Electric Moon

Historic planetary instability and catastrophe. Evidence for electrical scarring on planets and moons. Electrical events in today's solar system. Electric Earth.

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Re: Electric Moon

Unread postby comingfrom » Tue Apr 05, 2016 5:31 pm

Thanks Gary. There are a lot of interesting images at that link.

And now you bumped this thread up, reminded me of a paper I just recently read on the Moon's ionosphere.
Miles Mathis again, but if it weren't for him, I wouldn't even have known that the moon has an ionosphere.
He links to NASA's report; Mystery of the Lunar Ionosphere.

~Paul
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Re: Electric Moon

Unread postby GaryN » Sun Oct 16, 2016 11:22 am

A facelift for the Moon every 81,000 years

The Moon is bombarded by so much space rock that its surface gets a complete facelift every 81,000 years, according to a study released Wednesday based on NASA data.
...
By comparing images of the same area at regular intervals, a team of scientists led by Emerson Speyerer from Arizona State University in Tempe were able to tally the number of new craters and extrapolate to the entire surface of the Moon.

"We detected 222 new impact craters and found 33 percent more craters with a diameter of at least 10 metres than predicted" by earlier models, the researchers concluded.

The scientists also found thousands of subtler disturbances on the surface, which they described as "scars" from smaller, secondary impacts that –- over thousands of years –- churned up the top layer of the Moon without creating craters.


Read more at: http://phys.org/news/2016-10-facelift-m ... s.html#jCp

Without functioning seismometers on the Lunar surface, it is not possible to say these new craters are from impacts. The seismometers from the Apollo missions were turned off in 1977, and it was reported that the Moon was seismically silent, even with the gain of the instruments at high levels. Only by crashing parts of spacecraft into the Moon were seismic events recorded, and the "ringing like a bell" effects observed. I'd say the new or perhaps just expanded craters were electrical in nature, removing material from the surface by a 'suction', not impact, which is why the moon was so seismically silent.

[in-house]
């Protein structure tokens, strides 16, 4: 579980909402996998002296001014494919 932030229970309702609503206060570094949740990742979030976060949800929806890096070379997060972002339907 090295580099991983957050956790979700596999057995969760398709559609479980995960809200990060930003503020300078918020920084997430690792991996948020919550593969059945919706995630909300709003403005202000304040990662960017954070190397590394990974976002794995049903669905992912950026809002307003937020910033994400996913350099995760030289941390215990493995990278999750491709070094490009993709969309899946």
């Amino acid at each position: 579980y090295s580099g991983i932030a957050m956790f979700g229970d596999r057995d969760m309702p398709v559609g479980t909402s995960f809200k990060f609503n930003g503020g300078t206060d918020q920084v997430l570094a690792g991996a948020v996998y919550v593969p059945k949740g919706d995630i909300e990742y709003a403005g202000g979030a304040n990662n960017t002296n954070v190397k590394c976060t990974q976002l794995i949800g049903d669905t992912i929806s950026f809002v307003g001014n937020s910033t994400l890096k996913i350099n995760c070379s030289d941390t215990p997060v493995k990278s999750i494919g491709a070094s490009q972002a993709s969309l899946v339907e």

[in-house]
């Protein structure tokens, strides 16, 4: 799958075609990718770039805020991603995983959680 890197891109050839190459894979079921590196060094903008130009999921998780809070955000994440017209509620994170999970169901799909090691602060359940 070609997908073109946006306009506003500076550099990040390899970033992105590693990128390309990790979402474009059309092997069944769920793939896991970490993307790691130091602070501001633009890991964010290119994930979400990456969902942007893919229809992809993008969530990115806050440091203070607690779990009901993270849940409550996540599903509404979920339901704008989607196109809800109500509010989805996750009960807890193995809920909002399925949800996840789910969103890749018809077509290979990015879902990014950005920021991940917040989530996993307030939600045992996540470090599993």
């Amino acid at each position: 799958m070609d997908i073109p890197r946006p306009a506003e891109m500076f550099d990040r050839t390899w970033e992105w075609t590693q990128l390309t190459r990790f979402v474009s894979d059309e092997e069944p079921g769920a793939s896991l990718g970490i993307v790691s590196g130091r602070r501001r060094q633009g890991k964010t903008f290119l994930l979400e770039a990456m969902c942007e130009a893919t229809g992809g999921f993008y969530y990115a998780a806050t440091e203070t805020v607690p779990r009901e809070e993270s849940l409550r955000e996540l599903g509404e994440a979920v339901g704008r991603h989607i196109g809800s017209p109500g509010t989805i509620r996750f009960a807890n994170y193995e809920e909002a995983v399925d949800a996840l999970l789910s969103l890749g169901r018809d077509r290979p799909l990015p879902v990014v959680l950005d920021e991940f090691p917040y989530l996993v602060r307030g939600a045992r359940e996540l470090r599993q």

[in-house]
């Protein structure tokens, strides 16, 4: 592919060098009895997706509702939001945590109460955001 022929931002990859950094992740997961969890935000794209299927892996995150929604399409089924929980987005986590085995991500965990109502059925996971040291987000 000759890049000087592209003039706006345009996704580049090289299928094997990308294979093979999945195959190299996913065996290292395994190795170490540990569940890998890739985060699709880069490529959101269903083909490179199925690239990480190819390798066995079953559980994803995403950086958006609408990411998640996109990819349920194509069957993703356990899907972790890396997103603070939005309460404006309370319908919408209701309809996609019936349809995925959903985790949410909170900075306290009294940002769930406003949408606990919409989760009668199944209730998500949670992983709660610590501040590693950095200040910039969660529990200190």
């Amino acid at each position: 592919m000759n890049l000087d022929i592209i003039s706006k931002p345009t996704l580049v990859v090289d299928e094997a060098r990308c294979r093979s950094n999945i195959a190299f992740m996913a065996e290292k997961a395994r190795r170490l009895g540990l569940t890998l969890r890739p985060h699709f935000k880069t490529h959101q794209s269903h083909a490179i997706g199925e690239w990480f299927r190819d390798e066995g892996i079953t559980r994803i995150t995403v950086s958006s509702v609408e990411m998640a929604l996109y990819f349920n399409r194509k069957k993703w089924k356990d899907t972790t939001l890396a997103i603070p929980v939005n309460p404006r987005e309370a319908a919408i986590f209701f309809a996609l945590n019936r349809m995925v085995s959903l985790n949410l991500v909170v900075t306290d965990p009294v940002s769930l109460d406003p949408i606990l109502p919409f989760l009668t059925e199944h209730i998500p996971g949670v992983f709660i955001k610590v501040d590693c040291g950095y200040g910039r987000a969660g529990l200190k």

In 1995, Adrian Berry, science writer for the Daily Telegraph and columnist for Astronomy Now, who wrote "Experiments left behind by the Apollo astronauts showed that seismically the Moon is absolutely quiet. There are no 'moonquakes' to disturb the ground", but I don't know where he got his info.
I wonder if they could turn the seismometers back on after all these years? The planned Chang-e 4 mission to the Moon may carry a seismometer, but I don't think that is official.
Everything you've learned in school as 'obvious' becomes less and less obvious as you begin to study the universe. For example, there are no solids in the universe. There's not even a suggestion of a solid. There are no absolute continuums. There are no surfaces. There are no straight lines. - Bucky
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Re: Electric Moon

Unread postby flyingcloud » Fri Dec 16, 2016 7:05 am

Dust 'floats' above lunar surface—electrostatic dust transport reshapes surfaces of airless planetary bodies

http://phys.org/news/2016-12-lunar-surf ... rless.html

One of the key science findings is that the emission and re-absorption of photo/secondary electrons at the walls of micro-cavities formed between neighboring dust particles can generate unexpectedly large electrical charges and intense particle-particle repulsive forces. This can cause dust particles to move and lift off the surface, or "levitate." And not just single-sized dust particles—large aggregates can be lofted as well.


We expect dust particles to mobilize and transport electrostatically over the entire lunar surface, as well as the surface of any other airless planetary body," Wang said. "If so, electrostatic dust activity may be also responsible for the degradation of retroreflectors on the lunar surface."

The laboratory observations also showed dusty surfaces becoming smooth as a consequence of dust mobilization. These electrostatic dust processes could help to explain the formation of the "dust ponds" on asteroid Eros and comet 67P, and the unexpectedly smooth surface on Saturn's icy satellite Atlas.
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Re: Electric Moon

Unread postby Robertus Maximus » Sat Jan 07, 2017 6:22 am

Electric Discharge Machining at the Moon's Poles?

See: https://www.nasa.gov/feature/goddard/2017/solar-storms-charge-lunar-soil
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Re: Electric Moon

Unread postby flyingcloud » Sat Jan 07, 2017 9:38 am

may possibly produce "sparks" that could vaporize and melt the soil, perhaps as much as meteoroid impacts


good step in the right direction
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